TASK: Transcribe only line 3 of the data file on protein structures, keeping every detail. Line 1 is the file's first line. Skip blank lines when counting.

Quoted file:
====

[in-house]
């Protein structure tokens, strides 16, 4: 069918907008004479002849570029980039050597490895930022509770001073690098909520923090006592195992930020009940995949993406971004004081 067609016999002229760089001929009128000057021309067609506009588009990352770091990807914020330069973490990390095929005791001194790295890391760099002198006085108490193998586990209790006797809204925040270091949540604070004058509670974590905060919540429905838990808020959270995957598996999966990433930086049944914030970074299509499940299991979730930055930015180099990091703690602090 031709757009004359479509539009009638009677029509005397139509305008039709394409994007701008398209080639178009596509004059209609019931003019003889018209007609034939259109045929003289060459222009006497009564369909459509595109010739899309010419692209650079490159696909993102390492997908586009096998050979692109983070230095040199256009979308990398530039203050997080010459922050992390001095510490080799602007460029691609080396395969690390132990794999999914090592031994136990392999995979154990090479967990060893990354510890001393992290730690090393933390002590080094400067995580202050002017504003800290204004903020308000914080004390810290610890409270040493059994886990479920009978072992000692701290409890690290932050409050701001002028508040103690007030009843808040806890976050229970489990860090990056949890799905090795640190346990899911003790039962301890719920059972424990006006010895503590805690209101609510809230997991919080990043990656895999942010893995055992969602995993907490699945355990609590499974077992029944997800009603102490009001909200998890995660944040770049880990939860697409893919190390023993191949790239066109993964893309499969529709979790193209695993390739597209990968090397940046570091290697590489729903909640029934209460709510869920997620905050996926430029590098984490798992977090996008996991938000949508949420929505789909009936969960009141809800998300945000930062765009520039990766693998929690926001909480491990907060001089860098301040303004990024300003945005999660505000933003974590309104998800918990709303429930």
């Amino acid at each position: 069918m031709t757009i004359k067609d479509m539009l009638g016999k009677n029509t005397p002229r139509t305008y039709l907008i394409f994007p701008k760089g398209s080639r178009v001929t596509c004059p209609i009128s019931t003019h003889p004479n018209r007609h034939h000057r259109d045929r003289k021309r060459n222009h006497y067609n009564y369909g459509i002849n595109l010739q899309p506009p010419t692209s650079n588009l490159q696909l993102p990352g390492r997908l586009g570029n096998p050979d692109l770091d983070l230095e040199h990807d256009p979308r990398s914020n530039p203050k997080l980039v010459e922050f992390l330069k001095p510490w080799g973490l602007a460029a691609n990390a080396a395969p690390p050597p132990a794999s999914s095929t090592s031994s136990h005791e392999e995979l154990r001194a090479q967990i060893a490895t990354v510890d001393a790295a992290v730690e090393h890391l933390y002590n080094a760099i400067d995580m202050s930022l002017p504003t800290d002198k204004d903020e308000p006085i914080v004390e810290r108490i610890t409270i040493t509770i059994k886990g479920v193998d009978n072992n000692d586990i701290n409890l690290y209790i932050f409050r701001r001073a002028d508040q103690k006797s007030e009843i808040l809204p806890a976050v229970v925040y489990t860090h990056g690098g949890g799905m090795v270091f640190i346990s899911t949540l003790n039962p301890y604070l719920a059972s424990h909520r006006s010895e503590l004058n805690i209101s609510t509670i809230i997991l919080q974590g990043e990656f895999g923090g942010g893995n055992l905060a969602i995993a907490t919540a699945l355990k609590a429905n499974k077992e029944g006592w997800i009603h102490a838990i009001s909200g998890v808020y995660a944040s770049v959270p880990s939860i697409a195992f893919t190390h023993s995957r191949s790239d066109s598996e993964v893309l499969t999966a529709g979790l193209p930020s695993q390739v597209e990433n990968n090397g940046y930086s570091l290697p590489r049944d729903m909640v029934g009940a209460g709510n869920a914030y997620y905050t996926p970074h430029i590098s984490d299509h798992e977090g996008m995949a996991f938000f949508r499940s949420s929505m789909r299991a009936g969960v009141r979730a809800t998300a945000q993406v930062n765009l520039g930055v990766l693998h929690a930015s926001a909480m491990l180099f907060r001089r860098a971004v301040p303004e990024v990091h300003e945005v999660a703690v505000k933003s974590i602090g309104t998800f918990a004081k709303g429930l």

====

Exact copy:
């Amino acid at each position: 069918m031709t757009i004359k067609d479509m539009l009638g016999k009677n029509t005397p002229r139509t305008y039709l907008i394409f994007p701008k760089g398209s080639r178009v001929t596509c004059p209609i009128s019931t003019h003889p004479n018209r007609h034939h000057r259109d045929r003289k021309r060459n222009h006497y067609n009564y369909g459509i002849n595109l010739q899309p506009p010419t692209s650079n588009l490159q696909l993102p990352g390492r997908l586009g570029n096998p050979d692109l770091d983070l230095e040199h990807d256009p979308r990398s914020n530039p203050k997080l980039v010459e922050f992390l330069k001095p510490w080799g973490l602007a460029a691609n990390a080396a395969p690390p050597p132990a794999s999914s095929t090592s031994s136990h005791e392999e995979l154990r001194a090479q967990i060893a490895t990354v510890d001393a790295a992290v730690e090393h890391l933390y002590n080094a760099i400067d995580m202050s930022l002017p504003t800290d002198k204004d903020e308000p006085i914080v004390e810290r108490i610890t409270i040493t509770i059994k886990g479920v193998d009978n072992n000692d586990i701290n409890l690290y209790i932050f409050r701001r001073a002028d508040q103690k006797s007030e009843i808040l809204p806890a976050v229970v925040y489990t860090h990056g690098g949890g799905m090795v270091f640190i346990s899911t949540l003790n039962p301890y604070l719920a059972s424990h909520r006006s010895e503590l004058n805690i209101s609510t509670i809230i997991l919080q974590g990043e990656f895999g923090g942010g893995n055992l905060a969602i995993a907490t919540a699945l355990k609590a429905n499974k077992e029944g006592w997800i009603h102490a838990i009001s909200g998890v808020y995660a944040s770049v959270p880990s939860i697409a195992f893919t190390h023993s995957r191949s790239d066109s598996e993964v893309l499969t999966a529709g979790l193209p930020s695993q390739v597209e990433n990968n090397g940046y930086s570091l290697p590489r049944d729903m909640v029934g009940a209460g709510n869920a914030y997620y905050t996926p970074h430029i590098s984490d299509h798992e977090g996008m995949a996991f938000f949508r499940s949420s929505m789909r299991a009936g969960v009141r979730a809800t998300a945000q993406v930062n765009l520039g930055v990766l693998h929690a930015s926001a909480m491990l180099f907060r001089r860098a971004v301040p303004e990024v990091h300003e945005v999660a703690v505000k933003s974590i602090g309104t998800f918990a004081k709303g429930l």